Mad Men

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Couch Baron: B+ | 1 USERS: A+
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Goodbye, Norma Jean

...and moments later, he leaves, ever-so-subtly shielding his groin area with his briefcase and coat. The girls watching probably wonder if he's just turned on, but given that it's Freddy I doubt he'd even think to cover that up. Also, his shoes slosh on the way out, a fact I had forgotten (at least consciously) when I wrote that earlier joke. Gotta get up early to stay ahead of this show.

Joan's lying on a couch in a darkened office when Roger enters. After he obligatorily hits on her, she asks what he's doing there: "It's 4:30. You're supposed to be sitting in a bar somewhere waiting for Boston Edison." Heh. Joan is likely resting because of her pregnancy, which surely isn't helping her emotional state, but she's also upset about Marilyn, as she sighs, "She was so young." Roger can't believe she's bummed too, and Joan replies, "Yes, I'm just another frivolous secretary." Roger didn't quite mean it that way, but he opines that she was a stranger, being entirely, if understandably, unaware of the magnitude of the effect her death would have on Americans everywhere. Joan starts to leave, simply saying that a lot of people did in fact feel like they knew her, and he should be sensitive to that. He stops her, assuring her that she's not like Marilyn, but his levity prompts a sharp response: "This world destroyed her." Roger opines that she had everything and she threw it away, but Joan, with a quiet air of prophecy, softly replies, "One day, you'll lose someone who's important to you. You'll see. It's very painful." Given how well she knows him, it's no surprise that Roger looks a little thrown, and she leaves him to contemplate her rather haunting words.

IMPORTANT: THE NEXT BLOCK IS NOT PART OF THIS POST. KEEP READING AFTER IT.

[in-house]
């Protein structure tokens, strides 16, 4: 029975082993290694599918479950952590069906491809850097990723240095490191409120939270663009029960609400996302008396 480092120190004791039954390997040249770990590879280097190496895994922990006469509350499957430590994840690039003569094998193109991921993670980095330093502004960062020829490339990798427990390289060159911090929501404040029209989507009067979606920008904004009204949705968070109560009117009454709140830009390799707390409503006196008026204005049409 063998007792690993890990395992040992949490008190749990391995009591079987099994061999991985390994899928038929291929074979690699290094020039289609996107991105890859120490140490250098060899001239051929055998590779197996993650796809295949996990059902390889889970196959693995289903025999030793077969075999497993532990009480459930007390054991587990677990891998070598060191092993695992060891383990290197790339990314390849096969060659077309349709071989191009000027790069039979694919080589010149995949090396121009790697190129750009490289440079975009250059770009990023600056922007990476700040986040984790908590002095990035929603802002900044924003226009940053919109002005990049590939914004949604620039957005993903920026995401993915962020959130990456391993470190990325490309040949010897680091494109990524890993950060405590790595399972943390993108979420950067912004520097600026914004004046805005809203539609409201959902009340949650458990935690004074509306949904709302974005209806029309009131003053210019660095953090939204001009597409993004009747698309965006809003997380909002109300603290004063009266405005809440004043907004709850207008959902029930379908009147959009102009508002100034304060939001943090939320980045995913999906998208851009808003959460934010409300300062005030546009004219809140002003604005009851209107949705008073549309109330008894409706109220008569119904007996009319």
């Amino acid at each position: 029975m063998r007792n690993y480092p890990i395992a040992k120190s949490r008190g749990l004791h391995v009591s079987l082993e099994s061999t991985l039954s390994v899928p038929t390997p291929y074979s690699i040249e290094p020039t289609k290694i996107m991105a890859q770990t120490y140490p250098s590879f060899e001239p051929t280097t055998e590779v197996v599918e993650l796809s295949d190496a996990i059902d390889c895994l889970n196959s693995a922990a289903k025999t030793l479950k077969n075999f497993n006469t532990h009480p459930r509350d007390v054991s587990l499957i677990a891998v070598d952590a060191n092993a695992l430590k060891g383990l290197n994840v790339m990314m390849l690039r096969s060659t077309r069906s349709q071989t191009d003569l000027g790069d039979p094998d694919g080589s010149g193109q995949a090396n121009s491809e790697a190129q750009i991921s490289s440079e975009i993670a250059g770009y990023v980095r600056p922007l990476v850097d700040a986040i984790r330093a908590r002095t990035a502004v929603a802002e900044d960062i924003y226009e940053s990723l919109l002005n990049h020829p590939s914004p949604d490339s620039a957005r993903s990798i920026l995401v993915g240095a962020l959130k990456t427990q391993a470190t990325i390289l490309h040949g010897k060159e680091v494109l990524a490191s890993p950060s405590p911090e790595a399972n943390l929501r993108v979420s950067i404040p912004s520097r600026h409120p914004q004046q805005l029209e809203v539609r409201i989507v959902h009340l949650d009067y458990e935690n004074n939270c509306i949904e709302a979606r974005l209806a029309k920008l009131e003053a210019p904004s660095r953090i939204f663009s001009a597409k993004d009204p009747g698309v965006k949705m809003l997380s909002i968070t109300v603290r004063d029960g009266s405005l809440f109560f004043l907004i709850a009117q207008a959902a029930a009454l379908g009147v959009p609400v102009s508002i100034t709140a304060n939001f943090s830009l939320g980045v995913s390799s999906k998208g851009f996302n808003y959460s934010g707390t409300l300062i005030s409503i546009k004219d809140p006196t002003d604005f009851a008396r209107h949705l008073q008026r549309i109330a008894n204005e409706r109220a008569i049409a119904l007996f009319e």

Don returns to the house with the kids, apparently having taken them out for dinner or some such. As he looks balefully at his wife, Sally asks if Betty is "feeling better," and she says she is before sending them up to bed. Bobby, still a little young to have cottoned on, complies, but Sally turns to Don and pleadingly notes that he just got back. "And now you're leaving again?" Ouch, painful. Don promises her it will go by in a flash, but Sally starts to cry as she hugs him big and long, and Betty stands uncomfortably, knowing she's going to be perceived as the bad guy here eventually. Don assures "Salamander" (aw) that it won't be that long, and she finally heads up the stairs. Don tells Betty about Sally's call to the office, and while Betty postures that it's not her fault and that she didn't want them involved in this, Don of course has a point when he says that's impossible, and that they're going to have to tell the kids something eventually. He asks her what she wants, but he, she, and everyone else watching knows the answer already, which is an admission of guilt, which will not be forthcoming. He says if her mind's made up, he's not going to talk her into it, and she pounces on that like a hungry lion on a wounded gazelle: "I thought you can talk anyone into anything!" She follows that by staring him down, and he looks baldly shocked to see that her anger has deepened into full-on contempt, that the woman he married, who adored and cherished him just like a little girl, is gone. She bids him good night, and he skulks his way back to the Roosevelt.

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Mad Men

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